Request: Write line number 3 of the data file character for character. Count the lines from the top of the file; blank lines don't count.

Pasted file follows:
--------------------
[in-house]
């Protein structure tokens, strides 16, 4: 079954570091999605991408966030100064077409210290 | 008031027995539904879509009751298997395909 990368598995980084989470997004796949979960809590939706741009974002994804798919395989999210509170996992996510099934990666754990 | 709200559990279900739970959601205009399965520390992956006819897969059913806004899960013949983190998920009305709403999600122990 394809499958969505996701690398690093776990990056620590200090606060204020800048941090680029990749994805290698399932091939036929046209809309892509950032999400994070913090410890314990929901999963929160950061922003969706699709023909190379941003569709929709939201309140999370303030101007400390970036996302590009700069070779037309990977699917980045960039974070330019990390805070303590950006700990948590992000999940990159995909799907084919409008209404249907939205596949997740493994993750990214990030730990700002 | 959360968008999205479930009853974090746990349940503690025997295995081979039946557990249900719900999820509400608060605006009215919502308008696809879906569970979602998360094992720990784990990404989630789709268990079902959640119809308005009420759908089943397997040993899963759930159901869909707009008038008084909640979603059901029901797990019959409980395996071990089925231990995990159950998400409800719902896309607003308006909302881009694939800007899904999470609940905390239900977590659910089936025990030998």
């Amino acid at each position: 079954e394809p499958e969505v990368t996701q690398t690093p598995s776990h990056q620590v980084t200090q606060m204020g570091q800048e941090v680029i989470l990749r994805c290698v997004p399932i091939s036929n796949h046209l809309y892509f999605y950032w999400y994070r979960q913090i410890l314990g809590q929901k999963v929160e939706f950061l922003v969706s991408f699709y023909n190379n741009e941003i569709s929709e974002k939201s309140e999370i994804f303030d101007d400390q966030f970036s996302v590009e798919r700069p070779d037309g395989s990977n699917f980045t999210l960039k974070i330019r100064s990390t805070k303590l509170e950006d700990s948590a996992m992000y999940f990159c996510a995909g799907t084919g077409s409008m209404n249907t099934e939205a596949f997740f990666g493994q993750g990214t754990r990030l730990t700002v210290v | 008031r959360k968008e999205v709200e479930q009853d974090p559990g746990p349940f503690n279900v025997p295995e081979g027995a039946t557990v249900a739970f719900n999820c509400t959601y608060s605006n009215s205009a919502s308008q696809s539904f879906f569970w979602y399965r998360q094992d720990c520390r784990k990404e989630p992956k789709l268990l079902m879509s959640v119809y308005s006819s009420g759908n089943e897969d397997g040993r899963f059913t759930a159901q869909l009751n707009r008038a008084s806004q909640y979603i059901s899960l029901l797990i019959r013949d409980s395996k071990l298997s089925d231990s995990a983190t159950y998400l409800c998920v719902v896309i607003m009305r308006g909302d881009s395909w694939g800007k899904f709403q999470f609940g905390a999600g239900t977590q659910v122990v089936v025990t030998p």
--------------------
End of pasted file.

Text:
């Amino acid at each position: 079954e394809p499958e969505v990368t996701q690398t690093p598995s776990h990056q620590v980084t200090q606060m204020g570091q800048e941090v680029i989470l990749r994805c290698v997004p399932i091939s036929n796949h046209l809309y892509f999605y950032w999400y994070r979960q913090i410890l314990g809590q929901k999963v929160e939706f950061l922003v969706s991408f699709y023909n190379n741009e941003i569709s929709e974002k939201s309140e999370i994804f303030d101007d400390q966030f970036s996302v590009e798919r700069p070779d037309g395989s990977n699917f980045t999210l960039k974070i330019r100064s990390t805070k303590l509170e950006d700990s948590a996992m992000y999940f990159c996510a995909g799907t084919g077409s409008m209404n249907t099934e939205a596949f997740f990666g493994q993750g990214t754990r990030l730990t700002v210290v | 008031r959360k968008e999205v709200e479930q009853d974090p559990g746990p349940f503690n279900v025997p295995e081979g027995a039946t557990v249900a739970f719900n999820c509400t959601y608060s605006n009215s205009a919502s308008q696809s539904f879906f569970w979602y399965r998360q094992d720990c520390r784990k990404e989630p992956k789709l268990l079902m879509s959640v119809y308005s006819s009420g759908n089943e897969d397997g040993r899963f059913t759930a159901q869909l009751n707009r008038a008084s806004q909640y979603i059901s899960l029901l797990i019959r013949d409980s395996k071990l298997s089925d231990s995990a983190t159950y998400l409800c998920v719902v896309i607003m009305r308006g909302d881009s395909w694939g800007k899904f709403q999470f609940g905390a999600g239900t977590q659910v122990v089936v025990t030998p």